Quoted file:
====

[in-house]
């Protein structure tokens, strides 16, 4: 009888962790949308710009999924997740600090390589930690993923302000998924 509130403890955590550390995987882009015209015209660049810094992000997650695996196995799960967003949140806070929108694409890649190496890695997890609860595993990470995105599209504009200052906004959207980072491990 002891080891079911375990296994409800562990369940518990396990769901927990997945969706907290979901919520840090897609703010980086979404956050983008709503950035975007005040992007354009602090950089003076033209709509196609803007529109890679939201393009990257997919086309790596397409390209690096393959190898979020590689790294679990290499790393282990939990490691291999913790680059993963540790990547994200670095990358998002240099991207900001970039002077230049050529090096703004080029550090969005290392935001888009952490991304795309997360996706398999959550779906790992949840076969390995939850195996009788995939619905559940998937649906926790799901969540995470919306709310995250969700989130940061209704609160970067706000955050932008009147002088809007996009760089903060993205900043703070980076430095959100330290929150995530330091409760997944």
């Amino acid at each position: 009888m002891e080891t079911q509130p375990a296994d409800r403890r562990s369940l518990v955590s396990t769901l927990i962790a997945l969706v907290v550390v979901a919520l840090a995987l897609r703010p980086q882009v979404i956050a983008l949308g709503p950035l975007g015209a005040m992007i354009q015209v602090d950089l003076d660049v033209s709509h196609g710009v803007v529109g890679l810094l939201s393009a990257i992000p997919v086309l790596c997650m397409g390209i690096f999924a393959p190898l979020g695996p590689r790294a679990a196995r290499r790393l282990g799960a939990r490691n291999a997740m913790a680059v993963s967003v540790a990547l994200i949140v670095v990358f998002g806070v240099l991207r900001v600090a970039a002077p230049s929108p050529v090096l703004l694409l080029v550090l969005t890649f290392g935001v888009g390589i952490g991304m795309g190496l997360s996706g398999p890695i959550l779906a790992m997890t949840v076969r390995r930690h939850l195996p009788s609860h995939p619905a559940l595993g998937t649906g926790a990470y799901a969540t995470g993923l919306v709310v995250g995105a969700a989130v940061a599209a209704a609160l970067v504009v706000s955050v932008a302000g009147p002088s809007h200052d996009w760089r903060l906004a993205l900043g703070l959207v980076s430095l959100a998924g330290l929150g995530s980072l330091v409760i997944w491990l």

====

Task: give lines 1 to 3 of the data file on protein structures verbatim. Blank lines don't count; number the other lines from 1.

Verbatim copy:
[in-house]
């Protein structure tokens, strides 16, 4: 009888962790949308710009999924997740600090390589930690993923302000998924 509130403890955590550390995987882009015209015209660049810094992000997650695996196995799960967003949140806070929108694409890649190496890695997890609860595993990470995105599209504009200052906004959207980072491990 002891080891079911375990296994409800562990369940518990396990769901927990997945969706907290979901919520840090897609703010980086979404956050983008709503950035975007005040992007354009602090950089003076033209709509196609803007529109890679939201393009990257997919086309790596397409390209690096393959190898979020590689790294679990290499790393282990939990490691291999913790680059993963540790990547994200670095990358998002240099991207900001970039002077230049050529090096703004080029550090969005290392935001888009952490991304795309997360996706398999959550779906790992949840076969390995939850195996009788995939619905559940998937649906926790799901969540995470919306709310995250969700989130940061209704609160970067706000955050932008009147002088809007996009760089903060993205900043703070980076430095959100330290929150995530330091409760997944």
């Amino acid at each position: 009888m002891e080891t079911q509130p375990a296994d409800r403890r562990s369940l518990v955590s396990t769901l927990i962790a997945l969706v907290v550390v979901a919520l840090a995987l897609r703010p980086q882009v979404i956050a983008l949308g709503p950035l975007g015209a005040m992007i354009q015209v602090d950089l003076d660049v033209s709509h196609g710009v803007v529109g890679l810094l939201s393009a990257i992000p997919v086309l790596c997650m397409g390209i690096f999924a393959p190898l979020g695996p590689r790294a679990a196995r290499r790393l282990g799960a939990r490691n291999a997740m913790a680059v993963s967003v540790a990547l994200i949140v670095v990358f998002g806070v240099l991207r900001v600090a970039a002077p230049s929108p050529v090096l703004l694409l080029v550090l969005t890649f290392g935001v888009g390589i952490g991304m795309g190496l997360s996706g398999p890695i959550l779906a790992m997890t949840v076969r390995r930690h939850l195996p009788s609860h995939p619905a559940l595993g998937t649906g926790a990470y799901a969540t995470g993923l919306v709310v995250g995105a969700a989130v940061a599209a209704a609160l970067v504009v706000s955050v932008a302000g009147p002088s809007h200052d996009w760089r903060l906004a993205l900043g703070l959207v980076s430095l959100a998924g330290l929150g995530s980072l330091v409760i997944w491990l």